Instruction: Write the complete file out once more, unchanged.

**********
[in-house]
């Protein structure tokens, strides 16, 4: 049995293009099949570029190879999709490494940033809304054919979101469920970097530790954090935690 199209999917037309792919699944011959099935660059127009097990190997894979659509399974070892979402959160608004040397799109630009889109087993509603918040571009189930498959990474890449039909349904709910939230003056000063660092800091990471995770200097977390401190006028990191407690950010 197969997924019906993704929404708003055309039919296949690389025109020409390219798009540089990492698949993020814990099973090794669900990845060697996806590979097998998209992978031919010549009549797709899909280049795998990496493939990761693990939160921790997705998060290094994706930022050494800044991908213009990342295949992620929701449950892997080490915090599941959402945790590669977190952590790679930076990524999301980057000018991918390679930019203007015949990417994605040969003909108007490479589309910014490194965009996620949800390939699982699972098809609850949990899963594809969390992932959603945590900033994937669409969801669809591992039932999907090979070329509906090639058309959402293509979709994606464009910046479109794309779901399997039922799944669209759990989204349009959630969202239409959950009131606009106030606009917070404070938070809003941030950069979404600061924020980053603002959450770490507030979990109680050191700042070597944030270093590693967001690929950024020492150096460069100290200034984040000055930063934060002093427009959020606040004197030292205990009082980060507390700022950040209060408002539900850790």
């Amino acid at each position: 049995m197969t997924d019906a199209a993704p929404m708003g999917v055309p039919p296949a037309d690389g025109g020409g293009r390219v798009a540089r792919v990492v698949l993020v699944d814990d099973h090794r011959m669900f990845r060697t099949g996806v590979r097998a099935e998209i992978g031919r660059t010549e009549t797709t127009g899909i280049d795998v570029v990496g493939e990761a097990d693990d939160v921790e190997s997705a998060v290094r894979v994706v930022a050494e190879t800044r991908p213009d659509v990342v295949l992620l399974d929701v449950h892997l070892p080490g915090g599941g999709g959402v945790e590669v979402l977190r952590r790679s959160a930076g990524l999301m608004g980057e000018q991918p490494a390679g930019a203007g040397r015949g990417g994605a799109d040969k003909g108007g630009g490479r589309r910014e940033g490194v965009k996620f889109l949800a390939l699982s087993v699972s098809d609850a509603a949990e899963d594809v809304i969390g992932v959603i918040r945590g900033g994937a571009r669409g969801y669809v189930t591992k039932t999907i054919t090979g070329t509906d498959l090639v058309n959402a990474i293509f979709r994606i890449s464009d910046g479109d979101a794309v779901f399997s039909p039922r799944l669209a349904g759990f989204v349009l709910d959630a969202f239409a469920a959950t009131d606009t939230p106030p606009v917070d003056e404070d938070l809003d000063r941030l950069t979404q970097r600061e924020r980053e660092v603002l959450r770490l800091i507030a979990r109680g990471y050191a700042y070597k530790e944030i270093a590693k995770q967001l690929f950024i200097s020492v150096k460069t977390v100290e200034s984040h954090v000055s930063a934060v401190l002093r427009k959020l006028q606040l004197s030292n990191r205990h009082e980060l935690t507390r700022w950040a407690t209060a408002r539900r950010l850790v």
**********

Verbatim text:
[in-house]
């Protein structure tokens, strides 16, 4: 049995293009099949570029190879999709490494940033809304054919979101469920970097530790954090935690 199209999917037309792919699944011959099935660059127009097990190997894979659509399974070892979402959160608004040397799109630009889109087993509603918040571009189930498959990474890449039909349904709910939230003056000063660092800091990471995770200097977390401190006028990191407690950010 197969997924019906993704929404708003055309039919296949690389025109020409390219798009540089990492698949993020814990099973090794669900990845060697996806590979097998998209992978031919010549009549797709899909280049795998990496493939990761693990939160921790997705998060290094994706930022050494800044991908213009990342295949992620929701449950892997080490915090599941959402945790590669977190952590790679930076990524999301980057000018991918390679930019203007015949990417994605040969003909108007490479589309910014490194965009996620949800390939699982699972098809609850949990899963594809969390992932959603945590900033994937669409969801669809591992039932999907090979070329509906090639058309959402293509979709994606464009910046479109794309779901399997039922799944669209759990989204349009959630969202239409959950009131606009106030606009917070404070938070809003941030950069979404600061924020980053603002959450770490507030979990109680050191700042070597944030270093590693967001690929950024020492150096460069100290200034984040000055930063934060002093427009959020606040004197030292205990009082980060507390700022950040209060408002539900850790």
């Amino acid at each position: 049995m197969t997924d019906a199209a993704p929404m708003g999917v055309p039919p296949a037309d690389g025109g020409g293009r390219v798009a540089r792919v990492v698949l993020v699944d814990d099973h090794r011959m669900f990845r060697t099949g996806v590979r097998a099935e998209i992978g031919r660059t010549e009549t797709t127009g899909i280049d795998v570029v990496g493939e990761a097990d693990d939160v921790e190997s997705a998060v290094r894979v994706v930022a050494e190879t800044r991908p213009d659509v990342v295949l992620l399974d929701v449950h892997l070892p080490g915090g599941g999709g959402v945790e590669v979402l977190r952590r790679s959160a930076g990524l999301m608004g980057e000018q991918p490494a390679g930019a203007g040397r015949g990417g994605a799109d040969k003909g108007g630009g490479r589309r910014e940033g490194v965009k996620f889109l949800a390939l699982s087993v699972s098809d609850a509603a949990e899963d594809v809304i969390g992932v959603i918040r945590g900033g994937a571009r669409g969801y669809v189930t591992k039932t999907i054919t090979g070329t509906d498959l090639v058309n959402a990474i293509f979709r994606i890449s464009d910046g479109d979101a794309v779901f399997s039909p039922r799944l669209a349904g759990f989204v349009l709910d959630a969202f239409a469920a959950t009131d606009t939230p106030p606009v917070d003056e404070d938070l809003d000063r941030l950069t979404q970097r600061e924020r980053e660092v603002l959450r770490l800091i507030a979990r109680g990471y050191a700042y070597k530790e944030i270093a590693k995770q967001l690929f950024i200097s020492v150096k460069t977390v100290e200034s984040h954090v000055s930063a934060v401190l002093r427009k959020l006028q606040l004197s030292n990191r205990h009082e980060l935690t507390r700022w950040a407690t209060a408002r539900r950010l850790v």